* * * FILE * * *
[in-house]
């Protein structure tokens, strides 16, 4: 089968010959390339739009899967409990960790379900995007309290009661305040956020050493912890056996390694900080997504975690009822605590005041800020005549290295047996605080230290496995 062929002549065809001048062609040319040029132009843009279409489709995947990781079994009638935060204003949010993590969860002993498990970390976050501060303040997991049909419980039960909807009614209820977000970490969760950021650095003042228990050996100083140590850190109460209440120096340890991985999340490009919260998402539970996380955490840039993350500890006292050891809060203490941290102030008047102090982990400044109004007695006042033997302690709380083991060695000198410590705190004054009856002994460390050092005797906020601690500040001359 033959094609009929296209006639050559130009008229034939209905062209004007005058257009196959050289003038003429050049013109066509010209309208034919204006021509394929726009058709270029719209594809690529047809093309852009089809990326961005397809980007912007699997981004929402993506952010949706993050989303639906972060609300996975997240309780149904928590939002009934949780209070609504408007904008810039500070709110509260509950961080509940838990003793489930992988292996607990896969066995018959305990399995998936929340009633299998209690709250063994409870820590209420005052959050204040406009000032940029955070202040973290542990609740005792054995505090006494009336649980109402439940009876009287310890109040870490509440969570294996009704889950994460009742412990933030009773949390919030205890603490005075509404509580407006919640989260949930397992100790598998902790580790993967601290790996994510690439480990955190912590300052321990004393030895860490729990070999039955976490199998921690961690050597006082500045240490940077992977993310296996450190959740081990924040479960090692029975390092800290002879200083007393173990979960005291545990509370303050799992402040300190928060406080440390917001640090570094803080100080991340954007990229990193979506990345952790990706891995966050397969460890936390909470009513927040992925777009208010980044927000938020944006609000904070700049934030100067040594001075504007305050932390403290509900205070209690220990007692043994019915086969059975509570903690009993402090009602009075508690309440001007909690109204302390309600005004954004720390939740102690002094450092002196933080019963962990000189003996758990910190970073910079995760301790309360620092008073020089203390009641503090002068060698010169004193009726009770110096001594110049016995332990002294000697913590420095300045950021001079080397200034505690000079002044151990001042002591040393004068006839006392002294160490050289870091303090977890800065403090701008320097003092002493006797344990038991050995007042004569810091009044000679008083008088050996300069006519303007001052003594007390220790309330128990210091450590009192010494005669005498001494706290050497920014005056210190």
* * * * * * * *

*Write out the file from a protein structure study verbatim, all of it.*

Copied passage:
[in-house]
């Protein structure tokens, strides 16, 4: 089968010959390339739009899967409990960790379900995007309290009661305040956020050493912890056996390694900080997504975690009822605590005041800020005549290295047996605080230290496995 062929002549065809001048062609040319040029132009843009279409489709995947990781079994009638935060204003949010993590969860002993498990970390976050501060303040997991049909419980039960909807009614209820977000970490969760950021650095003042228990050996100083140590850190109460209440120096340890991985999340490009919260998402539970996380955490840039993350500890006292050891809060203490941290102030008047102090982990400044109004007695006042033997302690709380083991060695000198410590705190004054009856002994460390050092005797906020601690500040001359 033959094609009929296209006639050559130009008229034939209905062209004007005058257009196959050289003038003429050049013109066509010209309208034919204006021509394929726009058709270029719209594809690529047809093309852009089809990326961005397809980007912007699997981004929402993506952010949706993050989303639906972060609300996975997240309780149904928590939002009934949780209070609504408007904008810039500070709110509260509950961080509940838990003793489930992988292996607990896969066995018959305990399995998936929340009633299998209690709250063994409870820590209420005052959050204040406009000032940029955070202040973290542990609740005792054995505090006494009336649980109402439940009876009287310890109040870490509440969570294996009704889950994460009742412990933030009773949390919030205890603490005075509404509580407006919640989260949930397992100790598998902790580790993967601290790996994510690439480990955190912590300052321990004393030895860490729990070999039955976490199998921690961690050597006082500045240490940077992977993310296996450190959740081990924040479960090692029975390092800290002879200083007393173990979960005291545990509370303050799992402040300190928060406080440390917001640090570094803080100080991340954007990229990193979506990345952790990706891995966050397969460890936390909470009513927040992925777009208010980044927000938020944006609000904070700049934030100067040594001075504007305050932390403290509900205070209690220990007692043994019915086969059975509570903690009993402090009602009075508690309440001007909690109204302390309600005004954004720390939740102690002094450092002196933080019963962990000189003996758990910190970073910079995760301790309360620092008073020089203390009641503090002068060698010169004193009726009770110096001594110049016995332990002294000697913590420095300045950021001079080397200034505690000079002044151990001042002591040393004068006839006392002294160490050289870091303090977890800065403090701008320097003092002493006797344990038991050995007042004569810091009044000679008083008088050996300069006519303007001052003594007390220790309330128990210091450590009192010494005669005498001494706290050497920014005056210190």